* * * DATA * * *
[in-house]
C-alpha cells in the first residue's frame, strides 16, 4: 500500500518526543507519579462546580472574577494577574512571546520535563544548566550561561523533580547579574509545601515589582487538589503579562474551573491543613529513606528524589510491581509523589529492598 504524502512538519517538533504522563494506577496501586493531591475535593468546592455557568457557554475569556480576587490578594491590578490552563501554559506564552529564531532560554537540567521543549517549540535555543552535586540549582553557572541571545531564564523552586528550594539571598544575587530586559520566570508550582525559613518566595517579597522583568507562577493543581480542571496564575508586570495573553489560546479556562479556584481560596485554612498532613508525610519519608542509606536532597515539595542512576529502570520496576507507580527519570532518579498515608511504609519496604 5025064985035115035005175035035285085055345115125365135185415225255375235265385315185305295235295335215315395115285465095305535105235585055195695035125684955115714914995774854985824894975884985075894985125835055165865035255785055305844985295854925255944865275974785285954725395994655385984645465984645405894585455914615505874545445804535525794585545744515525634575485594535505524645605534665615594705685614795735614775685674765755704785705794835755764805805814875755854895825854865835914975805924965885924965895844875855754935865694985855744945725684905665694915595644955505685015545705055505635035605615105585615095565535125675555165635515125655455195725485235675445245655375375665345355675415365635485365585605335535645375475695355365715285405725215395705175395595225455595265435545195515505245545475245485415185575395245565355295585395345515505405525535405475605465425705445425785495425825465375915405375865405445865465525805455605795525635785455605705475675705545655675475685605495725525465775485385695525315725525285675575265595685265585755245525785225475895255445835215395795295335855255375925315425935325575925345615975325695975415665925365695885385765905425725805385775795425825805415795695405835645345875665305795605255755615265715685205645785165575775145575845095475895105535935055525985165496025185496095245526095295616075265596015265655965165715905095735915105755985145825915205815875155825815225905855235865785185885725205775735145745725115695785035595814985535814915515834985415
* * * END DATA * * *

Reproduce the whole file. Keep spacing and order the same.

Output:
[in-house]
C-alpha cells in the first residue's frame, strides 16, 4: 500500500518526543507519579462546580472574577494577574512571546520535563544548566550561561523533580547579574509545601515589582487538589503579562474551573491543613529513606528524589510491581509523589529492598 504524502512538519517538533504522563494506577496501586493531591475535593468546592455557568457557554475569556480576587490578594491590578490552563501554559506564552529564531532560554537540567521543549517549540535555543552535586540549582553557572541571545531564564523552586528550594539571598544575587530586559520566570508550582525559613518566595517579597522583568507562577493543581480542571496564575508586570495573553489560546479556562479556584481560596485554612498532613508525610519519608542509606536532597515539595542512576529502570520496576507507580527519570532518579498515608511504609519496604 5025064985035115035005175035035285085055345115125365135185415225255375235265385315185305295235295335215315395115285465095305535105235585055195695035125684955115714914995774854985824894975884985075894985125835055165865035255785055305844985295854925255944865275974785285954725395994655385984645465984645405894585455914615505874545445804535525794585545744515525634575485594535505524645605534665615594705685614795735614775685674765755704785705794835755764805805814875755854895825854865835914975805924965885924965895844875855754935865694985855744945725684905665694915595644955505685015545705055505635035605615105585615095565535125675555165635515125655455195725485235675445245655375375665345355675415365635485365585605335535645375475695355365715285405725215395705175395595225455595265435545195515505245545475245485415185575395245565355295585395345515505405525535405475605465425705445425785495425825465375915405375865405445865465525805455605795525635785455605705475675705545655675475685605495725525465775485385695525315725525285675575265595685265585755245525785225475895255445835215395795295335855255375925315425935325575925345615975325695975415665925365695885385765905425725805385775795425825805415795695405835645345875665305795605255755615265715685205645785165575775145575845095475895105535935055525985165496025185496095245526095295616075265596015265655965165715905095735915105755985145825915205815875155825815225905855235865785185885725205775735145745725115695785035595814985535814915515834985415